Occupying Our Hearts & Minds
JoAnn Wypijewski’s “The Body Acoustic” [Nov. 14] made me weep. I have longed to go and join the Occupy Wall Street demonstrators but have not gone. Not because at age 69 my body is too frail for the ordeal but because I have spent years marching for civil rights and in peace demonstrations and have convinced myself that it is the youth who have to fight for their own future. I despaired that because of their apparent addiction to the Internet they would never know the pleasures of linking arms with strangers who share the same convictions. May OWS bring a resurgence of human-to-human connectedness.
At 90 I can no longer go out to demonstrate, but I would like to ask the Occupiers to call on those who pay taxes to respond to the 1 percent by refusing to pay a portion of their income tax. Think of the effect of 1 million people refusing to pay $20 of their taxes.
What the Occupiers understand, and Barack Obama is beginning to understand, is that we are in a class war, the 1 percent against the rest of us. The Occupiers (I count myself among them) are strong, with many troops and battalions, diversified by economic and ethnic background, language, birth. Some professionals, members of the middle class and small businesspeople would react with horror to being told they belong next to the Occupy warriors on the front lines. These skeptics will learn in time, as the earth shifts under them (already literally happening at some posh beach resorts) and their children’s air, water and food become increasingly questionable, that they belong to the 99 percent. The Occupiers are our teachers. I honor them all.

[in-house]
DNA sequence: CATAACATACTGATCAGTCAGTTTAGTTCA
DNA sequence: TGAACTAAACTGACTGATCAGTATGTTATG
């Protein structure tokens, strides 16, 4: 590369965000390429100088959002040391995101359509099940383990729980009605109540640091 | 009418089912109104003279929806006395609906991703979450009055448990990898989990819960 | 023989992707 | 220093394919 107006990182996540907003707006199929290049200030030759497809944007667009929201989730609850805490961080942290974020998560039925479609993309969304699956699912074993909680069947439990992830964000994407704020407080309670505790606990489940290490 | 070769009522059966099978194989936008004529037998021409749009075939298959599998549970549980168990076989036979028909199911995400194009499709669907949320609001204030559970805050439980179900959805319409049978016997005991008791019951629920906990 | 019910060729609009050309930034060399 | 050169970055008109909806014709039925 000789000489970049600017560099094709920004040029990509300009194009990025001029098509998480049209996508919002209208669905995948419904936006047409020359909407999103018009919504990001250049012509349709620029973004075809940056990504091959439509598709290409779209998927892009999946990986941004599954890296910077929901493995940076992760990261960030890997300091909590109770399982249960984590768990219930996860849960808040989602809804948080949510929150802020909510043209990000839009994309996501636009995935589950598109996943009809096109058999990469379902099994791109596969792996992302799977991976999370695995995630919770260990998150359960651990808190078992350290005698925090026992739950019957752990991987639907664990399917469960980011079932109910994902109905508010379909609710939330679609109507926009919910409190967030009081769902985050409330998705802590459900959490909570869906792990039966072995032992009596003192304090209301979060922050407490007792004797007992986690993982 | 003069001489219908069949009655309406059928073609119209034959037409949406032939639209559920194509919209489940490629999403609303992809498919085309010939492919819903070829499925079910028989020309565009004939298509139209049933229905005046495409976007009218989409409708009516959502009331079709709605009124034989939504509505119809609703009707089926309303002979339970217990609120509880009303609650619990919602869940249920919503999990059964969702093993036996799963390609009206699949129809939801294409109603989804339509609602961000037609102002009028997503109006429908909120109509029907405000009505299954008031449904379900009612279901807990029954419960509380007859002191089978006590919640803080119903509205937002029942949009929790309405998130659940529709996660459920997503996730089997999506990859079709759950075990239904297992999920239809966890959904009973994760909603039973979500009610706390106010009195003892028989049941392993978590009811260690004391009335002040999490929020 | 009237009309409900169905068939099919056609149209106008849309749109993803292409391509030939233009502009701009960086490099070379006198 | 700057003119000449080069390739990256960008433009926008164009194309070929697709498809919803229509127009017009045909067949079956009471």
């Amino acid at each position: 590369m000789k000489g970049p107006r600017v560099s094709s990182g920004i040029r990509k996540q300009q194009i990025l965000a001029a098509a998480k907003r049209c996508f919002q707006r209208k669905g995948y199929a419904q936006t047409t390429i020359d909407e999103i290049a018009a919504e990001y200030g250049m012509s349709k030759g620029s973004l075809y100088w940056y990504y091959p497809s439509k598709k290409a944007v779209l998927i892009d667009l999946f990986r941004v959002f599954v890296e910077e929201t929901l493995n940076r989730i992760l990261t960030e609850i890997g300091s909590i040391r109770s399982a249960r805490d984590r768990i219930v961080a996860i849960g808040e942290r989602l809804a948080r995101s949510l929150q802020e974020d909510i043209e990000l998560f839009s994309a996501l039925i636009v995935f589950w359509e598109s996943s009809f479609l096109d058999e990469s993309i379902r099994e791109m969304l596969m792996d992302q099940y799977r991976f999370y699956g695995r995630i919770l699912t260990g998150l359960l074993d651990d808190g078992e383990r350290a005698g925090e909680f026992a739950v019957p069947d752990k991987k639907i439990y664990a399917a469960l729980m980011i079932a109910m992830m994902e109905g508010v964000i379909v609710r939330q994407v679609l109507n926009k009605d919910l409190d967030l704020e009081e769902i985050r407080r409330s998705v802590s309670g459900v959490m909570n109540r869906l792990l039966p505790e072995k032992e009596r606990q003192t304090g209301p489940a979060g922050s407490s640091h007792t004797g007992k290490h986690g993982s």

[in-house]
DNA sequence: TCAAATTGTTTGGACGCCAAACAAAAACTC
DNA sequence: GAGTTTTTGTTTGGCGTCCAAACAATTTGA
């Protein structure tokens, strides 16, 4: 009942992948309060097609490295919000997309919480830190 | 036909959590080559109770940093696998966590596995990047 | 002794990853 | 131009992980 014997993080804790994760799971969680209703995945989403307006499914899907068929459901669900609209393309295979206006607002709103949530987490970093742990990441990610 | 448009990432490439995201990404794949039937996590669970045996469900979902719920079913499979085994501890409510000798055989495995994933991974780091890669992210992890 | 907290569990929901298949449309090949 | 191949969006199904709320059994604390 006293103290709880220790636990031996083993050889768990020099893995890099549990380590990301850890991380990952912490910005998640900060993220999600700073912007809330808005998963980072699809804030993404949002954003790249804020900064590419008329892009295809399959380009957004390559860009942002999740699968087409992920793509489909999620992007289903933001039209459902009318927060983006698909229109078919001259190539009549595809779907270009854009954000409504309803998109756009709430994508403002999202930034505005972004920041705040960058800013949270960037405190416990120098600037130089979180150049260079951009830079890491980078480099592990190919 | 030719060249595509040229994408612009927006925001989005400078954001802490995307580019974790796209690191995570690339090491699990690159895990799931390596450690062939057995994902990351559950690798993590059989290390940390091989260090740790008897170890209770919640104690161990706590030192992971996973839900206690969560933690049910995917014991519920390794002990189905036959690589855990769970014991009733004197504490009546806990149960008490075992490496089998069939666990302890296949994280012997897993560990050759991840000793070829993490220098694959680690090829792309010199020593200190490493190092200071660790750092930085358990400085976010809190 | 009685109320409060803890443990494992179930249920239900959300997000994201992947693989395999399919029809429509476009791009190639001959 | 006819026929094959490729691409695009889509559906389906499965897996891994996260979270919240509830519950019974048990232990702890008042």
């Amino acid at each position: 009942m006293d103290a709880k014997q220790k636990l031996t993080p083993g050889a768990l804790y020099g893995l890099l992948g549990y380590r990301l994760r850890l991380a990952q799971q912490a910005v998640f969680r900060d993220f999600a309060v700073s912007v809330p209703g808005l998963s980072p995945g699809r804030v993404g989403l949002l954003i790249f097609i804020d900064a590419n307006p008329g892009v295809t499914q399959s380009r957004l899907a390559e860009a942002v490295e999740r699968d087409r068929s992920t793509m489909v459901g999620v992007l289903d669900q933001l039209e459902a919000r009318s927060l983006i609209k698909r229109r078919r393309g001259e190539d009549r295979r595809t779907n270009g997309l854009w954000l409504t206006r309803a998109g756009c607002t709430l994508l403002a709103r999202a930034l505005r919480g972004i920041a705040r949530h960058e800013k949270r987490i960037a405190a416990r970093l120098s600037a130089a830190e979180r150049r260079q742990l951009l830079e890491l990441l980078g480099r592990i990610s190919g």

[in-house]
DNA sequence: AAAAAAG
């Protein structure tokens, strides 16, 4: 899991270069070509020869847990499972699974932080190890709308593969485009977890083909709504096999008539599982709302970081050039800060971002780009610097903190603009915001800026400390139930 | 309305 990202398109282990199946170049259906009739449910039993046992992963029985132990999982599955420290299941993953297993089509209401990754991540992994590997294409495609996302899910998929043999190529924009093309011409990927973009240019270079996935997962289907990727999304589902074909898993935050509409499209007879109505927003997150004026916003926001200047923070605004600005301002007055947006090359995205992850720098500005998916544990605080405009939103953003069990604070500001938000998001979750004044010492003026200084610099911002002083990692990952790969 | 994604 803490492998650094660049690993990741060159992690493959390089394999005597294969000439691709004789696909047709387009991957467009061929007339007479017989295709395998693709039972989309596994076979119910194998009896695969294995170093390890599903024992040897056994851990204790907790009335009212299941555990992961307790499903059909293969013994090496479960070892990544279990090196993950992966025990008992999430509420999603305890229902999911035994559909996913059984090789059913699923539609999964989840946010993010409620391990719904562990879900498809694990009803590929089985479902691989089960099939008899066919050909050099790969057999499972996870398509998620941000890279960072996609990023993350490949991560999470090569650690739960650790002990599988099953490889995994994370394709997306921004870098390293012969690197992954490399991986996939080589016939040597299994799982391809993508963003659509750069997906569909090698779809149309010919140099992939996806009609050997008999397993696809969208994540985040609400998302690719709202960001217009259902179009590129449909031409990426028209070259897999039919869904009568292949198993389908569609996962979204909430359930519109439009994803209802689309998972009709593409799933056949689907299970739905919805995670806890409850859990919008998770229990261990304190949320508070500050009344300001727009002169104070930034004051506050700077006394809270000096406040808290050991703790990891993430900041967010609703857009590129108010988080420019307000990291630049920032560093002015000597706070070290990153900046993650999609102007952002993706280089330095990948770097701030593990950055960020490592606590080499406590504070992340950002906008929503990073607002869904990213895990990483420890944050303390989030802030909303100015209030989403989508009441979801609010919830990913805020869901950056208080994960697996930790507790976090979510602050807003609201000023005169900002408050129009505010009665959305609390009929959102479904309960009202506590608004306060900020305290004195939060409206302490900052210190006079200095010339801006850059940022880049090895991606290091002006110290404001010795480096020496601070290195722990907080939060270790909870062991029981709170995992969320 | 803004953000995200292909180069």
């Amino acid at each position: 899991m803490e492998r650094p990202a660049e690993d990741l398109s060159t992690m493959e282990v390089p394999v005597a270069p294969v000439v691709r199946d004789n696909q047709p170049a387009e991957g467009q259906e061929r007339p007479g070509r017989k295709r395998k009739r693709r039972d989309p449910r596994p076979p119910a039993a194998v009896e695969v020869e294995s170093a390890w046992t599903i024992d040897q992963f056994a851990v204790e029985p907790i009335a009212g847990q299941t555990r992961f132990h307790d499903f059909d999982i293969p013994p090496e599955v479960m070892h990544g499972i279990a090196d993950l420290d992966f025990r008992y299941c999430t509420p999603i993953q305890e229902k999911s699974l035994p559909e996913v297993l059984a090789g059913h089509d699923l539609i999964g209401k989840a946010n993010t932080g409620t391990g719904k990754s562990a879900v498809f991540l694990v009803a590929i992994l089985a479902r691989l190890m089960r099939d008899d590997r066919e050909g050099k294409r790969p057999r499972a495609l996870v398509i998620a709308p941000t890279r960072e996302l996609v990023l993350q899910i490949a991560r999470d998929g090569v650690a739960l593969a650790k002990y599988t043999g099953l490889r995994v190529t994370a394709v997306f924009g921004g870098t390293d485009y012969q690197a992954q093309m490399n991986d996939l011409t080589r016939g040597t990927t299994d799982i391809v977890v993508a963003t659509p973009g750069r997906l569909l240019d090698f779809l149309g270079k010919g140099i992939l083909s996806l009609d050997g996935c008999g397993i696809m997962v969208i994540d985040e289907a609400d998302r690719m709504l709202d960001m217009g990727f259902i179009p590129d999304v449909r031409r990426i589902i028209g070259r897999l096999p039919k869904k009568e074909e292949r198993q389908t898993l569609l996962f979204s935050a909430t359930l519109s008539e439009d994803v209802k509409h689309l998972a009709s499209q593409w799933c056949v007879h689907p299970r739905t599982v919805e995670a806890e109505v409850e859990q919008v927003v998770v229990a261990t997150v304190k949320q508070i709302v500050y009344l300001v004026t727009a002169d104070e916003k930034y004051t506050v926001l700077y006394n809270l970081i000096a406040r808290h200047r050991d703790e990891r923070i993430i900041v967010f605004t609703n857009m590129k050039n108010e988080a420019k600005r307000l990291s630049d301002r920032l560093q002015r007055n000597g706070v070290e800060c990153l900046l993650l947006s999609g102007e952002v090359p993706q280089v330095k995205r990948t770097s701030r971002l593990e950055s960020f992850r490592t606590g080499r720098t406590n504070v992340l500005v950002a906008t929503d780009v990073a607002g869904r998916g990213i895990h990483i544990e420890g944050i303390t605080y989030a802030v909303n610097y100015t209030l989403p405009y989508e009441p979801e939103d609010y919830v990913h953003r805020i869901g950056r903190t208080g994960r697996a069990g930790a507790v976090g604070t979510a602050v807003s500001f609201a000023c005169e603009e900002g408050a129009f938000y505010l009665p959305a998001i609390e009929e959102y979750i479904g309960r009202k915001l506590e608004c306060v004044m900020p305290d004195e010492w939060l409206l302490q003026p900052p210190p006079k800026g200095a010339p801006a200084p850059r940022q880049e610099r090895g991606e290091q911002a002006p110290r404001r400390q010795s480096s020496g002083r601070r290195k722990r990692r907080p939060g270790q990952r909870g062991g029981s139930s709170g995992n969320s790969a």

Eric Alterman’s November 14 column “MSM to Liberals: ‘Ewww!’” speaks for many who have become disillusioned with National Public Radio. How about Nation Public Radio?
WILLARD B. SHAPIRA
Forgive Us Our Debts
As usual, William Greider’s acumen has cut through the political BS and identified the solution to the housing crisis [“Debt Jubilee, American Style,” Nov. 14]. I would quibble, however, with his use of the term “forgiveness.” The banksters who created the devastating economic collapse should be asking forgiveness, not the victims who collectively have lost some $9 trillion in home equity. Reducing mortgage loans to real-world levels with reasonable payments would provide some justice for underwater homeowners, token recompense for their losses.
Silver Spring, Md.
My applause and gratitude for Andrew Bacevich’s fine review of John Lewis Gaddis’s book on George Kennan [“Solving for X,” Nov. 14]. Bacevich is one of the clearest thinkers of our time, and those of us who admire his trenchant books and essays only lament that he hasn’t achieved Kennan’s degree of influence on US foreign-policy-makers. Our international posture would be much improved, our domestic budget solvent. Bacevich notes that Kennan was “difficult to label or to pin down”; readers who expect to see the partisan biases of publication outfits aped by their authors might feel the same about Bacevich, whose only allegiance is to telling it like it is.
JOSHUA H. LIBERATORE